6. ^ "Neal Ball Dies". The Milwaukee Sentinel. Associated Press. October 17, 1957. p. 8. Retrieved September 13, 2012. 
  7. ^ Reisler, Jim (March 30, 2005). Before They Were The Bombers: The New York Yankees' Early Years, 1903–1915. McFarland. p. 135. Retrieved September 11, 2012. 
  8. ^ "1907 New York Highlanders Schedule, Box Scores and Splits". Sports Reference LLC. Retrieved September 11, 2012. 
  9. ^ a b Mercurio, John A. (May 1, 1993). New York Yankee Records. SP Books. p. 53. Retrieved September 11, 2012. 
  10. ^ "Derek Jeter Statistics and History". Sports Reference LLC. Retrieved September 11, 2012. 
  11. ^ a b "Keeler's Hit Brings Home Winning Runs; Yankees Down Naps in Six Innings and Then Rush Away to St. Louis. Cleveland Gets Neal Ball Infielder Will Cover Short Field in Absence of Turner — Engle's Catch Shuts Off Three Runs". The New York Times. May 19, 1909. p. 10. Retrieved September 13, 2012. 
  12. ^ a b c Schneider, Russell (September 1, 2004). The Cleveland Indians Encyclopedia. Sports Publishing LLC. p. 546. Retrieved October 11, 2012. 
  13. ^ Conner, Floyd (March 31, 2003). Baseball's Most Wanted™ II: The Top 10 Book of More Bad Hops, Screwball Players, and other Oddities. Potomac Books, Inc. p. 42. Retrieved October 8, 2012. 
  14. ^ "Unassisted Triple Plays". Baseball Almanac. Retrieved September 10, 2012. 
  15. ^ Sugar, Bert Randolph (July 1, 2010). The Baseball Maniac's Almanac: The Absolutely, Positively, and Without Question Greatest Book of Facts, Figures, and Astonishing Lists Ever Compiled. Skyhorse Publishing Inc. p. 176. Retrieved September 11, 2012. 
  16. ^ "List of the 14 unassisted triple plays in baseball history". The Press of Atlantic City. Associated Press. Retrieved September 11, 2012. 
  17. ^ Lewis, Franklin A. (1949). The Cleveland Indians. Kent State University Press. p. 66. Retrieved October 10, 2012. 
  18. ^ "Triple-Play Neal Ball Released To Portland". The Register-Guard. Eugene. November 30, 1910. p. 3. Retrieved September 12, 2012.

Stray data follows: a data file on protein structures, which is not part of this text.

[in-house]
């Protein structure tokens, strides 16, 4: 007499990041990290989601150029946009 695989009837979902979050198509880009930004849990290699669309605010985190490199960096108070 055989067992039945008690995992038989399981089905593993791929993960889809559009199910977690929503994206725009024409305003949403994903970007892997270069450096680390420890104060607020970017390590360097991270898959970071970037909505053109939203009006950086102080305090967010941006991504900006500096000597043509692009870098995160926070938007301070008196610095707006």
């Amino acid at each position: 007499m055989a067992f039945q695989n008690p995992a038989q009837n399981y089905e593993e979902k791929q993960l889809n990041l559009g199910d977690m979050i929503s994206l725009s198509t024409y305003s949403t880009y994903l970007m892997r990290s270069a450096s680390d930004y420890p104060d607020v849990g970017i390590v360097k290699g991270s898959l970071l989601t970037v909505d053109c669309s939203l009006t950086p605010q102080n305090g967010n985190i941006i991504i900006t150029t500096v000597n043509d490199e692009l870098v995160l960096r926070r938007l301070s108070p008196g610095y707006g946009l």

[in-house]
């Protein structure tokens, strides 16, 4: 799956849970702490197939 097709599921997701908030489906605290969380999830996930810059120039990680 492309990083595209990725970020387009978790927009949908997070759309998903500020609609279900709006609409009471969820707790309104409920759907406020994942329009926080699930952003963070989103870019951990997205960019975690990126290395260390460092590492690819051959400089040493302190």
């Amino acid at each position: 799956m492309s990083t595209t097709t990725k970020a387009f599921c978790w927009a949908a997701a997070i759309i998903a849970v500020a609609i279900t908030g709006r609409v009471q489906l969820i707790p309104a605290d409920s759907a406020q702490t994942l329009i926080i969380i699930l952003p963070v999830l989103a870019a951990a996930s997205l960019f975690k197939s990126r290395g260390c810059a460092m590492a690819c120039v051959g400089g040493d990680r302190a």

19. ^ "Neal Ball Released to Portland". The New York Times. November 30, 1910. Retrieved September 12, 2012. 
  20. ^ "Neal Ball Returns to Cleveland". The New York Times. April 30, 1911. p. C7. Retrieved September 12, 2012. 
  21. ^ "Naps Defeat White Sox Twice". The New York Times. June 29, 1911. Retrieved September 16, 2012. 
  22. ^ "Yankees And Naps Play A Tie Game; Birdie Cree Nipped at Plate Trying to Win in Ninth on Long Drive to Right Field". The New York Times. September 20, 1911. Retrieved September 16, 2012. 
  23. ^ "White Sox Increases Lead". The New York Times. May 6, 1912. Retrieved October 8, 2012. 
  24. ^ a b "1912 Boston Red Sox Batting, Pitching, & Fielding Statistics". Sports Reference LLC. Retrieved September 14, 2012. 
  25. ^ Hubbard, Donald (July 7, 2009). The Red Sox Before the Babe: Boston's Early Days in the American League, 1901–1914. McFarland. p. 169. Retrieved October 10, 2012. 
  26. ^ "1912 World Series (4-3): Boston Red Sox (105-47) over New York Giants (103-48)". Sports Reference LLC. Retrieved September 14, 2012. 
  27. ^ a b "Neal Ball In Luck". The Ottawa Citizen. October 26, 1912. p. 8. Retrieved September 14, 2012. 
  28. ^ "Neal Ball Minor League Statistics and History". Sports Reference LLC. Retrieved October 8, 2012. 
  29. ^ "Neal Ball, Former Major Leaguer, Is Now Manager of a Minor Team". The Evening Independent. St. Petersburg, Florida. May 2, 1916. p. 6. Retrieved October 8, 2012. 
  30. ^ Bielawa, Michael J. (August 1, 2003). Bridgeport Baseball. Arcadia Publishing. p. 56. Retrieved October 8, 2012.